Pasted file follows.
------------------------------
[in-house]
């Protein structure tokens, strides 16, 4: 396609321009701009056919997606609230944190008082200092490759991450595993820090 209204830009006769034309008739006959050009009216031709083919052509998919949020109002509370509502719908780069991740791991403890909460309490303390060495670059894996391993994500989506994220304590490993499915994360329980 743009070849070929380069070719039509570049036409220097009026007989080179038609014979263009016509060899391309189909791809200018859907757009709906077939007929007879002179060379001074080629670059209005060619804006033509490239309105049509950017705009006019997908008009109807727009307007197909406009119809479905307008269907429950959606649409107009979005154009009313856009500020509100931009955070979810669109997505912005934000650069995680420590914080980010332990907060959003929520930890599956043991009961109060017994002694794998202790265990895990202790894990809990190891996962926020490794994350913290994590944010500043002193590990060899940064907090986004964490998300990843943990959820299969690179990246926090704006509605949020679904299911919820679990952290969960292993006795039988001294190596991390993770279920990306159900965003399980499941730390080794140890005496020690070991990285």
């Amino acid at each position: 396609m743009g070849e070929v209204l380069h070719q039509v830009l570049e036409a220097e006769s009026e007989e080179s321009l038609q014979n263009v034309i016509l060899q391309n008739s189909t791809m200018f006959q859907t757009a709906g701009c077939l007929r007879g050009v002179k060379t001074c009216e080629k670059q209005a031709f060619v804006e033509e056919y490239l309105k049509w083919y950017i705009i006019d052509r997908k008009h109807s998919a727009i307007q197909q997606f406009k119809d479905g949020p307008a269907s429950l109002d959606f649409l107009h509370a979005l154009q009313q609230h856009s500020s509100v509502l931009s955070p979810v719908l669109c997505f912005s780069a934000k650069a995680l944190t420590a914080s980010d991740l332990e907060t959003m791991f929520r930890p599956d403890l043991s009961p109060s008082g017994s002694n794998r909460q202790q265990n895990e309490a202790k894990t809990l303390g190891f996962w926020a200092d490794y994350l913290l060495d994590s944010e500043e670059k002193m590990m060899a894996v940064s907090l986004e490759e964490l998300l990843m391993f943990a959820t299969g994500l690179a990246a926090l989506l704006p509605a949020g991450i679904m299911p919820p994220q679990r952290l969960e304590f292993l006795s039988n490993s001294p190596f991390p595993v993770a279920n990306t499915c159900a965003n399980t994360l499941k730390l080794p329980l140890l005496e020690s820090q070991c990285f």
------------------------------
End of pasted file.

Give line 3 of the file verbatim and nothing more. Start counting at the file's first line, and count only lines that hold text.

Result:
């Amino acid at each position: 396609m743009g070849e070929v209204l380069h070719q039509v830009l570049e036409a220097e006769s009026e007989e080179s321009l038609q014979n263009v034309i016509l060899q391309n008739s189909t791809m200018f006959q859907t757009a709906g701009c077939l007929r007879g050009v002179k060379t001074c009216e080629k670059q209005a031709f060619v804006e033509e056919y490239l309105k049509w083919y950017i705009i006019d052509r997908k008009h109807s998919a727009i307007q197909q997606f406009k119809d479905g949020p307008a269907s429950l109002d959606f649409l107009h509370a979005l154009q009313q609230h856009s500020s509100v509502l931009s955070p979810v719908l669109c997505f912005s780069a934000k650069a995680l944190t420590a914080s980010d991740l332990e907060t959003m791991f929520r930890p599956d403890l043991s009961p109060s008082g017994s002694n794998r909460q202790q265990n895990e309490a202790k894990t809990l303390g190891f996962w926020a200092d490794y994350l913290l060495d994590s944010e500043e670059k002193m590990m060899a894996v940064s907090l986004e490759e964490l998300l990843m391993f943990a959820t299969g994500l690179a990246a926090l989506l704006p509605a949020g991450i679904m299911p919820p994220q679990r952290l969960e304590f292993l006795s039988n490993s001294p190596f991390p595993v993770a279920n990306t499915c159900a965003n399980t994360l499941k730390l080794p329980l140890l005496e020690s820090q070991c990285f």